Tuesday, October 3, 2023
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Tuesday, October 3, 2023
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Chief Ministers Of Assam And Arunachal Pradesh Sign Border Agreement To Resolve Dispute

To resolve a 51-year-old interstate boundary dispute, Assam and Arunachal Pradesh signed a memorandum of understanding (MoU) on Thursday in New Delhi.

In the presence of Union Home Minister Amit Shah and Union Law Minister Kiren Rijiju, who represents Arunachal Pradesh in the Lok Sabha, the MoU was signed by Assam Chief Minister Himanta Biswa Sarma and his counterpart from Arunachal Pradesh, Pema Khandu.

“In the history of India and the northeast, we are living in a historic period. The Assam and Arunachal Pradesh border issue, which dated back to 1972, has been definitively settled. It’s a significant accomplishment and a turning point in the vision of Prime Minister Narendra Modi for a peaceful, developed, and conflict-free northeast, according to Shah.

“Today’s agreement between Assam and Arunachal Pradesh to resolve an interstate boundary dispute marks a significant turning point. The Northeast will benefit from this in terms of peace and prosperity, according to Sarma.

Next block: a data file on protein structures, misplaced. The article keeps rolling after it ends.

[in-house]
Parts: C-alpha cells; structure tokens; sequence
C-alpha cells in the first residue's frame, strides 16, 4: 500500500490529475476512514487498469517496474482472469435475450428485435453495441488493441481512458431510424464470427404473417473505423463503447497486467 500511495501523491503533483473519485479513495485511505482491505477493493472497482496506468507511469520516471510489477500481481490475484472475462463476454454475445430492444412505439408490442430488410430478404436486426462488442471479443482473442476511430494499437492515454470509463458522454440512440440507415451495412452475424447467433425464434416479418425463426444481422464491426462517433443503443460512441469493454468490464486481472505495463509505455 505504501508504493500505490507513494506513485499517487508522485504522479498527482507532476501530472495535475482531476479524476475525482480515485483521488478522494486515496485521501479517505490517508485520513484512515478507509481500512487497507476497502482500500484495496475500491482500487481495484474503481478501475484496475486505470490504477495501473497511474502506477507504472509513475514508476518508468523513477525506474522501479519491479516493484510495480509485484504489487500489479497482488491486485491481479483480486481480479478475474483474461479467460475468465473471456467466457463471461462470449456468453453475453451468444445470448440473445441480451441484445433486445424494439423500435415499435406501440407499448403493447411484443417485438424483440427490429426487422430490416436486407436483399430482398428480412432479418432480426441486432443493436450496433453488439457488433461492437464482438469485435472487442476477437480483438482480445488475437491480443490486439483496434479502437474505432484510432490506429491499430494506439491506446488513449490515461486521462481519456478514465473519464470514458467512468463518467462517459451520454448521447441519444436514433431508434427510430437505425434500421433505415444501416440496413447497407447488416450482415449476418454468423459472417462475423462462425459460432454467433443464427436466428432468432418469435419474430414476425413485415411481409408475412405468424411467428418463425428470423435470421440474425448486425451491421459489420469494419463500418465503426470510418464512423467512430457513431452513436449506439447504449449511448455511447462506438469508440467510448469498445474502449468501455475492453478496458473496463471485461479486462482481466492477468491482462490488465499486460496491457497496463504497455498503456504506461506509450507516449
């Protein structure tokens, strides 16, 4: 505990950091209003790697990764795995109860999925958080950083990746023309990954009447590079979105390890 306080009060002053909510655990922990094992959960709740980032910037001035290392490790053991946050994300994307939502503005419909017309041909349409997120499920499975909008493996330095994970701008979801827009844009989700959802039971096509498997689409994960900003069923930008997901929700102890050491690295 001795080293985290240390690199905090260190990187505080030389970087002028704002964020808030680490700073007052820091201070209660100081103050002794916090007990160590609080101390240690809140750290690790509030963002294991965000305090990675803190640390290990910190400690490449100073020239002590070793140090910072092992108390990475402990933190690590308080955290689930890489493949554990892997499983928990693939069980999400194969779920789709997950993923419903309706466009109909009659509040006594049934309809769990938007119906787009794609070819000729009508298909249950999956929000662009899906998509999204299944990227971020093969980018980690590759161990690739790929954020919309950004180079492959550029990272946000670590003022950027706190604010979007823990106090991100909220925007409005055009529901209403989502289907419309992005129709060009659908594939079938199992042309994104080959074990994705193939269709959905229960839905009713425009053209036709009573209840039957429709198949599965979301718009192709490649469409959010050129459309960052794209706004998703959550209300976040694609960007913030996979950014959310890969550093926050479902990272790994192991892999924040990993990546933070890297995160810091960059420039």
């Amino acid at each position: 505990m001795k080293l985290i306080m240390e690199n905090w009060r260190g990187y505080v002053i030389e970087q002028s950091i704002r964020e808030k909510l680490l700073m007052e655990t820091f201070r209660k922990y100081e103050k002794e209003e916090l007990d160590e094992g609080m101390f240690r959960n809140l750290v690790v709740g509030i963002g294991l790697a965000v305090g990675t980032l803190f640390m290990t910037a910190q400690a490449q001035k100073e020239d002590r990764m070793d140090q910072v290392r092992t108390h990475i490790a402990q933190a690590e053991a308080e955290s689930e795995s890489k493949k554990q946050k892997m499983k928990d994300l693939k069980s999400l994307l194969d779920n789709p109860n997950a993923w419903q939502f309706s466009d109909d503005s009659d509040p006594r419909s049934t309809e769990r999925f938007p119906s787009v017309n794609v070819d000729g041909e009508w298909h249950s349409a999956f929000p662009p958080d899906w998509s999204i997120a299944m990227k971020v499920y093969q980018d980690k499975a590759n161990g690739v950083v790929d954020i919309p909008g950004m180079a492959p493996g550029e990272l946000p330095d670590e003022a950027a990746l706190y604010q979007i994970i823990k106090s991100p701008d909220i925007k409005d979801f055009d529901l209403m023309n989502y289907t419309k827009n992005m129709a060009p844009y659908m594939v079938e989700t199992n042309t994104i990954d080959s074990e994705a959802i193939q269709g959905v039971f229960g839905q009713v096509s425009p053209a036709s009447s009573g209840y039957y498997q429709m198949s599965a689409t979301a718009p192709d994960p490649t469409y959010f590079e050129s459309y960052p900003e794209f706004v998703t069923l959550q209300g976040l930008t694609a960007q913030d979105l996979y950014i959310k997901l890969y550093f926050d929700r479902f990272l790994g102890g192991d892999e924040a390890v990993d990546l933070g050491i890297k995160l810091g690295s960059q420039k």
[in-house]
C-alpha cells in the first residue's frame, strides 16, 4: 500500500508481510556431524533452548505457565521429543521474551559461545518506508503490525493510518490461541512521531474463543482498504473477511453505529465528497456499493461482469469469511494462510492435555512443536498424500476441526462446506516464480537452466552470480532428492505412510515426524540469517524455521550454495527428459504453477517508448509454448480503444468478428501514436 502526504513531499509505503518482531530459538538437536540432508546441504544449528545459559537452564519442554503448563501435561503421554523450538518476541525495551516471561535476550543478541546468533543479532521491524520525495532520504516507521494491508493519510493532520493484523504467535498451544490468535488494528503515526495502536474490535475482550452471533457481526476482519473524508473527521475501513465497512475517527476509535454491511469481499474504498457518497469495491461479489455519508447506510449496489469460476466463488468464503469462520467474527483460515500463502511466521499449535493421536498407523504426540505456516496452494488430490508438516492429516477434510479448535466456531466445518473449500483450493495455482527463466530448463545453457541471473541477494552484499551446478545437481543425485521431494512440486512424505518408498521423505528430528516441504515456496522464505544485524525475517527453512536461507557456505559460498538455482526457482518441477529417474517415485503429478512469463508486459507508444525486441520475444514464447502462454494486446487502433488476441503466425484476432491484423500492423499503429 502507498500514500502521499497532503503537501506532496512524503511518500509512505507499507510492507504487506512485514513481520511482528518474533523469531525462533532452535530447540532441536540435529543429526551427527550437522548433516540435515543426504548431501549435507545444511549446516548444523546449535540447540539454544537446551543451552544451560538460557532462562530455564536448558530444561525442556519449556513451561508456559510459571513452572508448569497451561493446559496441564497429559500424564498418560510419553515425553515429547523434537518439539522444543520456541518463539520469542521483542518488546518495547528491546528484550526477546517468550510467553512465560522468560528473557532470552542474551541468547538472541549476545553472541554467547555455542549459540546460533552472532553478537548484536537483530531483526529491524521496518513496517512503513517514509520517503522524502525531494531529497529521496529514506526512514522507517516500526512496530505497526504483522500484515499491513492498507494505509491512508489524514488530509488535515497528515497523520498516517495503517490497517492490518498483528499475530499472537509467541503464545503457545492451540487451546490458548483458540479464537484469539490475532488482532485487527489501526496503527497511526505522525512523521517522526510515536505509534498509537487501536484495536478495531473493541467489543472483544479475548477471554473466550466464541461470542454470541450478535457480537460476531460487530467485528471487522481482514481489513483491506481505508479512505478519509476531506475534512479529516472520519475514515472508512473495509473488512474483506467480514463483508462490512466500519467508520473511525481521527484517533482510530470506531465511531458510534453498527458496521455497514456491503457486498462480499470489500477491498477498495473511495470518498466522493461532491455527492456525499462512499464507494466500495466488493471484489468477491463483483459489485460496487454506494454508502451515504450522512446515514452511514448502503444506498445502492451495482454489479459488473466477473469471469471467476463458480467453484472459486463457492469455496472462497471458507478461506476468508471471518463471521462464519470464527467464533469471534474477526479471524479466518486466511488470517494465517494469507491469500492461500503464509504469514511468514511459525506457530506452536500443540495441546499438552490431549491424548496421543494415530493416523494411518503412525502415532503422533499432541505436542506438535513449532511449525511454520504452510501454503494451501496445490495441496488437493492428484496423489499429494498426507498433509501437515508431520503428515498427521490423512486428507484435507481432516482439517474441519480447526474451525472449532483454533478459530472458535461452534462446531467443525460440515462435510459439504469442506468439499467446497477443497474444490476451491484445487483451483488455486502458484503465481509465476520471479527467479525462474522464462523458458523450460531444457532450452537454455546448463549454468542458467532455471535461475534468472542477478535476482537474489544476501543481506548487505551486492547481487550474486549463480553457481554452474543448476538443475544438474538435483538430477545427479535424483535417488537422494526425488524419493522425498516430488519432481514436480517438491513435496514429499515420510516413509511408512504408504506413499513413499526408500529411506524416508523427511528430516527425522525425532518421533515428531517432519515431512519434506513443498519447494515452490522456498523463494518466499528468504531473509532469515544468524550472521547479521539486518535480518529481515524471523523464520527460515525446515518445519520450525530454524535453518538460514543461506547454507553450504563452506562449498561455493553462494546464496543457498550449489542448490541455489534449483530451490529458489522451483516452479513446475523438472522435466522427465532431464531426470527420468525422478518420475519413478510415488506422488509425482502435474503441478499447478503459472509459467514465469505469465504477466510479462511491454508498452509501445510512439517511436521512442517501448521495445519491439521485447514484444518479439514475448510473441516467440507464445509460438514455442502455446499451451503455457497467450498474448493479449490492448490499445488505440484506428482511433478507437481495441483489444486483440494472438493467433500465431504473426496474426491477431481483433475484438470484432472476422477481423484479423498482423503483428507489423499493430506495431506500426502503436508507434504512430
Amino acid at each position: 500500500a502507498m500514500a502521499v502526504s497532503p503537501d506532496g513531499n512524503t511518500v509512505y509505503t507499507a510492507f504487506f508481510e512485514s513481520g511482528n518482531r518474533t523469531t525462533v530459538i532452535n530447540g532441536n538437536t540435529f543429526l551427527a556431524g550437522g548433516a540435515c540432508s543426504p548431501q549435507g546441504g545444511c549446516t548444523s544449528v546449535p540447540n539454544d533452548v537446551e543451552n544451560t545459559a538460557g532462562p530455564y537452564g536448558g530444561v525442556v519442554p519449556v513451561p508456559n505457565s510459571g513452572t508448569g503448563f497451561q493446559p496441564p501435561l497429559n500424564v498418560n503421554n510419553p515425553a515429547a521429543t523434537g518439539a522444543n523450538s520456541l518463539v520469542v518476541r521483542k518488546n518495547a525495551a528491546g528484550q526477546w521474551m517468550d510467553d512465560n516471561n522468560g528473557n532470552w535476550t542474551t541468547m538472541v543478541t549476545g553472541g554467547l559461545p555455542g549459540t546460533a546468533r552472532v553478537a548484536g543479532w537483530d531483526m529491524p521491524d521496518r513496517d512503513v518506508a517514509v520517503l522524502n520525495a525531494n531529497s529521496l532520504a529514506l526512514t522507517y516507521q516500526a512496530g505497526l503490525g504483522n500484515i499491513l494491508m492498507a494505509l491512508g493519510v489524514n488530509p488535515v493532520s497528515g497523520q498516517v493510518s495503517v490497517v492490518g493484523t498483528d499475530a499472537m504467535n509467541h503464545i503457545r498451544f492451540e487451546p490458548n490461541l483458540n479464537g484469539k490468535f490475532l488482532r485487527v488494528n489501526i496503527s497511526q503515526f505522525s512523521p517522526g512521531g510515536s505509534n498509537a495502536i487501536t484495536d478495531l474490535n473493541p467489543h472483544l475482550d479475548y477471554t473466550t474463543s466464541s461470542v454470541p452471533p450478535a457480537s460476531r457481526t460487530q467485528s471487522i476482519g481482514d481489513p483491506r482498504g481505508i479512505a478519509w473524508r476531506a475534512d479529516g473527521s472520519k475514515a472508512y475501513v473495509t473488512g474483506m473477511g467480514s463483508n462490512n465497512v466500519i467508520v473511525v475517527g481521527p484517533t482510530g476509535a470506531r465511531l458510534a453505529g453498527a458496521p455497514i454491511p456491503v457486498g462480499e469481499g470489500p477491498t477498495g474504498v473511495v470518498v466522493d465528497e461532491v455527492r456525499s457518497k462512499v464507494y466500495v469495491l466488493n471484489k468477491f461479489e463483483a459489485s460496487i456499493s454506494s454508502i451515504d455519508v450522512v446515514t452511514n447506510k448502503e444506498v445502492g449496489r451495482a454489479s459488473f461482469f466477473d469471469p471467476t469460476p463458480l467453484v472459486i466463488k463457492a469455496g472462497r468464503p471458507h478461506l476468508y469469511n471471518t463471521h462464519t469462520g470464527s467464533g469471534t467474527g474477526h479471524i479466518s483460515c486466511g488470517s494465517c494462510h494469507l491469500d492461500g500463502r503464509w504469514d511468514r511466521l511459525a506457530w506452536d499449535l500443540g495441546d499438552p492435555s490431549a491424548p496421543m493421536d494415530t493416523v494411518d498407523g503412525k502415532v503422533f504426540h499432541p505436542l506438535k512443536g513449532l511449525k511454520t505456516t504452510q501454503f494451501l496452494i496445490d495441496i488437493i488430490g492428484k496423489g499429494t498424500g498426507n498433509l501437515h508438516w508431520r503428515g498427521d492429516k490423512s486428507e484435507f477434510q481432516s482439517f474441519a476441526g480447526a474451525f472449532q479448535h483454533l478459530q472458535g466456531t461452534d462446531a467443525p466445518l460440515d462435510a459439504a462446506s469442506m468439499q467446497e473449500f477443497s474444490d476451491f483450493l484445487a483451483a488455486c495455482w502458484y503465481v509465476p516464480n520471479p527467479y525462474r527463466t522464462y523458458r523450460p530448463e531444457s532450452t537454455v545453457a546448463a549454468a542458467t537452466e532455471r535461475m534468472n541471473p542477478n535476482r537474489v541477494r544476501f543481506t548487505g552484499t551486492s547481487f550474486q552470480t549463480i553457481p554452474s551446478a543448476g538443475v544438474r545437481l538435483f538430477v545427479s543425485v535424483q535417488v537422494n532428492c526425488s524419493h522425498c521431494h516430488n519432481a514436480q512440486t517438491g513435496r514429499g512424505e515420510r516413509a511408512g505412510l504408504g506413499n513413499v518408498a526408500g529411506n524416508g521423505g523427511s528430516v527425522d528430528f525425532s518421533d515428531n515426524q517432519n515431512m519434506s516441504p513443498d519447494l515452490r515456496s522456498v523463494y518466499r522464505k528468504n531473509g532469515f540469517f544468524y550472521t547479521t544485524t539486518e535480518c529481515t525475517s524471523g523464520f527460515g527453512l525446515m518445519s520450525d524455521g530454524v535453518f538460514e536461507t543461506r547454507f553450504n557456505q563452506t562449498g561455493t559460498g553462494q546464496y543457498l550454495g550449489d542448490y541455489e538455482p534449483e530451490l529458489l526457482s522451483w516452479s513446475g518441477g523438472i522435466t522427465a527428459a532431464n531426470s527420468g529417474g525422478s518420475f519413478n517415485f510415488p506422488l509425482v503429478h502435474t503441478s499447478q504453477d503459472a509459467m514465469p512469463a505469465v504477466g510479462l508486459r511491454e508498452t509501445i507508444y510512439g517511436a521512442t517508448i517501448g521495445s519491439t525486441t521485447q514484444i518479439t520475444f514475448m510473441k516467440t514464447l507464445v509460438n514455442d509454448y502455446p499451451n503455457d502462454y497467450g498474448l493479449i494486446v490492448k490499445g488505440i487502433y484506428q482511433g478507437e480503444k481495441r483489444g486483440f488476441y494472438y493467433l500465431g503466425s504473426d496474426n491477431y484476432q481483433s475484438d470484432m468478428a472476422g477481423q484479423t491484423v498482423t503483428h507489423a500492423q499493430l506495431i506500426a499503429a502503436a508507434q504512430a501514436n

This historic event will assure enduring peace, promote regional growth, and promote overall prosperity in the northeast, according to Khandu.

The shared border between Assam and Arunachal Pradesh is 804 kilometres long. Although there was initially no conflict, claims that citizens of one state were intruding on the territory of the other sparked clashes and violence. The Supreme Court has been dealing with a lawsuit about the matter since 1989.

On the request of Shah and Prime Minister Narendra Modi, both states decided to resolve their disagreement through negotiations in 2021.

“There was a disagreement involving 123 border communities that were dispersed throughout practically the entire 800 kilometres of the border. Permanent peace will result from the deal… The government of Arunachal Pradesh owned some property in Jorhat, Assam. They have agreed to release it to us at our request,” Sarma added.

According to the agreement, neither state will make any new claims over any region or village in the future. This agreement will be final with regard to the 123 disputed communities.

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